“We are praying that the Lord would raise up a generation of workers, missionaries and local brothers and sisters who would go out and be willing to risk it all for the sake of the gospel. … We want to see the book of Acts happen in our state.”
His team believes churches should not only be planted but multiplied by giving birth to more new churches.
“When local churches produce other churches, that’s the sign of health,” he said. “By 2020 we want to see third generation churches in each one of the districts of our state. We want to see 3,000 church planters trained by 2015.”
Robinson compared the model of SEBTS students in international ministry with Paul’s missionary model. He said, “Paul was strategic, he knew how to prioritize, and he was an equipper. He equipped and trained people to engage in radical gospel ministry everywhere he went.”
In the April 16 chapel, 19 missionary units from Southeastern were commissioned.

A “unit” can consist of an individual or an entire family.
Sharing both the triumphant stories and the hardships of being a missionary, chapel speaker Nik Ripken said, “Whether you are crossing the street or the ocean, the content of the Bible must meet the context of the world.
“Our lives must match up to the Great Commission of Jesus to teach and make disciples of all nations.”
At the close of the service Akin invited faculty, staff and students to lay hands on the 19 missionaries and to pray over them.
He said “Like these future missionaries, may we all be willing to die in taking up our cross in love so that the gospel light may go forth to the ends of the earth.”
*Name changed.
4/22/2013 4:26:15 PM by K. ALLAN BLUME, BR Editor & SEBTS Communications staff | with 0 comments

Samaritan’s Purse: 100 million reasons to celebrate

April 22 2013 by Sherrie Norris, Special to the Recorder

One hundred million down and 100 million more to go.
That was the international message of hope as thousands of people from around the world converged in Orlando, Fla., April 6 to help Boone-based Samaritan’s Purse’s Operation Christmas Child (OCC) celebrate a milestone.

Nearly 10,000 dignitaries, musicians, children, administrators and volunteers gathered at the Orange County Convention Center and celebrated the ministry’s 100 millionth shoe box, which was filled and distributed during Operation Christmas Child’s 2012 gift-giving season. 
“It’s something God has done and we want to give him the glory,” said Franklin Graham, president and CEO of Samaritan’s Purse.

Samaritan’s Purse photo
The African Children’s Choir performs April 6 during the special celebration celebrating Operation Christmas Child’s 100 millionth box being sent in Orlando, Fla.

Graham began the world’s largest Christmas-gift project in 1993 as a way to help children with basic needs and to offer a message about Jesus Christ. Volunteers fill shoe boxes and Operation Christmas Child delivers them annually throughout the world.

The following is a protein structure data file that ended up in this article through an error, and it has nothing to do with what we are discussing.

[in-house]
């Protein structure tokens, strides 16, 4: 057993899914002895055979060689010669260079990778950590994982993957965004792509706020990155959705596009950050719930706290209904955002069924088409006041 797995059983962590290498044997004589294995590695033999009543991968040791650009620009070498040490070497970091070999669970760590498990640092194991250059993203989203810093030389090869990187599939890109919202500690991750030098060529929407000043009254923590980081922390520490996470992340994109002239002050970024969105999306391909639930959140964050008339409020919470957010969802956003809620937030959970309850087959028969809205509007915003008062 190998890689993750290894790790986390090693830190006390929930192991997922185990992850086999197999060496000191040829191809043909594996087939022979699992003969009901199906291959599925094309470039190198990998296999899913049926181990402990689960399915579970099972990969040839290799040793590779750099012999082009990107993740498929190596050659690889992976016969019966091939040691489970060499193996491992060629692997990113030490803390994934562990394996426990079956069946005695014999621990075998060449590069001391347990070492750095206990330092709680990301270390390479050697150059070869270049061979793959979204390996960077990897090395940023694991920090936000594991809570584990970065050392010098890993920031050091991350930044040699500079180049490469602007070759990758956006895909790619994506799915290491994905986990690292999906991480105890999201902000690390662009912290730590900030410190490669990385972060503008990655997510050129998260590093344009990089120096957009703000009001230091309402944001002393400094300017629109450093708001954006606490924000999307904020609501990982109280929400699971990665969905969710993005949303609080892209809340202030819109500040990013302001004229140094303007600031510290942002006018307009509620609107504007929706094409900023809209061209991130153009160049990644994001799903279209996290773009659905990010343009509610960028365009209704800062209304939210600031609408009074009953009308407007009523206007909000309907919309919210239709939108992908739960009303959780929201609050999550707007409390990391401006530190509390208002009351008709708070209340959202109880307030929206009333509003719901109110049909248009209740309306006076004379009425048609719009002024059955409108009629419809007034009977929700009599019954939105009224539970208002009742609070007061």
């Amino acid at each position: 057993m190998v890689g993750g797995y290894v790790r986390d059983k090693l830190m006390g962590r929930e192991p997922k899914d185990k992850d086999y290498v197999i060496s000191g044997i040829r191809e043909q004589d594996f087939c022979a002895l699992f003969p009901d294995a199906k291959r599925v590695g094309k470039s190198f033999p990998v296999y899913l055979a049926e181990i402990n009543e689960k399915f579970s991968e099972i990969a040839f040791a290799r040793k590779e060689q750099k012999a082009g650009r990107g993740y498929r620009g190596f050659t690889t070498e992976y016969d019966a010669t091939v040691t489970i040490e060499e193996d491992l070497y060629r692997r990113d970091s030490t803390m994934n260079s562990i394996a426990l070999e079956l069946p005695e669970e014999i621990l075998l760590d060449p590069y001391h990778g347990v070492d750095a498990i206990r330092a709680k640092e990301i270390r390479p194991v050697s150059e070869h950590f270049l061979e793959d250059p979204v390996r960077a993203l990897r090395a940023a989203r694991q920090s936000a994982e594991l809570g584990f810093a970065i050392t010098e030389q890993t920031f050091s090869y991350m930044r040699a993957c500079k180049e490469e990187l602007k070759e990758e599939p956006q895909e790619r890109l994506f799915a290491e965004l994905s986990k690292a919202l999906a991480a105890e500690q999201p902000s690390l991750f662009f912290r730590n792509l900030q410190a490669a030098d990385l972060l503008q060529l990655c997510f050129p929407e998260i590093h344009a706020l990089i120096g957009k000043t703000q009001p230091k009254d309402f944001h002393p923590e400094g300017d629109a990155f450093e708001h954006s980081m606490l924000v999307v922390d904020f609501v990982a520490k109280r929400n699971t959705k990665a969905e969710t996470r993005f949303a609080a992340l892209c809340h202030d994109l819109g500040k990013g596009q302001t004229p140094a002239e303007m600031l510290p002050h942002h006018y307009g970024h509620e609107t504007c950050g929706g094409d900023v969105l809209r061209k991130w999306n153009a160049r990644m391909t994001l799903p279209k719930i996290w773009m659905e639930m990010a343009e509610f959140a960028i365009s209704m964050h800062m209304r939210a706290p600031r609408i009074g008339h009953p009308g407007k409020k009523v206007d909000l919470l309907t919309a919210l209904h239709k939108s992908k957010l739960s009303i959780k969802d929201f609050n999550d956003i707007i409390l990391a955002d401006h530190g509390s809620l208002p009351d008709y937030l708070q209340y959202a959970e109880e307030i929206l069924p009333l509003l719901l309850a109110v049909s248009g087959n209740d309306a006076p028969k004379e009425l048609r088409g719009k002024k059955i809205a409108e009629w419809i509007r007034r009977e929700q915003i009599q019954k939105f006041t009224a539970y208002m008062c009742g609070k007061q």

About 500 OCC volunteers from 102 countries and about 1,500 from across the United States also attended the celebration in Orlando.
In that group was Mary Damron, one of the first volunteers for OCC in the United States. 
Damron helped launch the shoe-box project when she collected boxes in West Virginia and drove them to Boone. She later accompanied OCC to Bosnia where she helped distribute shoe-box gifts. 
Helping with the celebration in Orlando were well-known entertainers, including three-time Grammy Award winner Michael W. Smith, Grammy nominee Matthew West, country and bluegrass legend Ricky Skaggs, along with Dennis Agajanian, the Tommy Coomes Band and the African Children’s Choir, composed of children from Uganda who attend an English school and perform internationally. 
Actress Shari Rigby served as master of ceremonies for the celebration.
In addition to celebrating a job well done, the message throughout the event was that OCC is also a job well begun.
Those involved with the event, including OCC vice president Jim Harrelson, gave credit to the Lord’s faithfulness through the years for the project’s success.
During the week before Saturday’s celebration, Harrelson said, OCC leaders and key volunteers from around the world met in conference “to fellowship, plan, pray, celebrate and look at the challenge that lays ahead as we contemplate the next 100 million shoe boxes.”
“Hundreds of millions of children have yet to hear the word and to respond,” but to reach those children, he said, more shoe-box gifts than ever before will be needed “and more people will need to be praying.”  
“The opportunity to bring together people from all over the world to celebrate the milestone – and to truly praise God for what he has done to allow Samaritan’s Purse and Operation Christmas Child to touch and impact children around the world – was a great privilege,” he said. “It was like being a part of heaven – of what it’s going to look like when all tongues and tribes of every nation are gathered together, as referred to in the Bible. It was amazing.” 
Also amazing is the High Country’s connection to the international effort, Harrelson said.
“Right here from Boone, N.C., the world is being impacted, one shoe box at a time,” he said.
Also at the celebration were Livia Satterfield and Ted Foreman, who grew up in Romania and Russia, respectively, and were each given  “a spark of hope in their orphaned hearts,” when they received a shoe-box gift.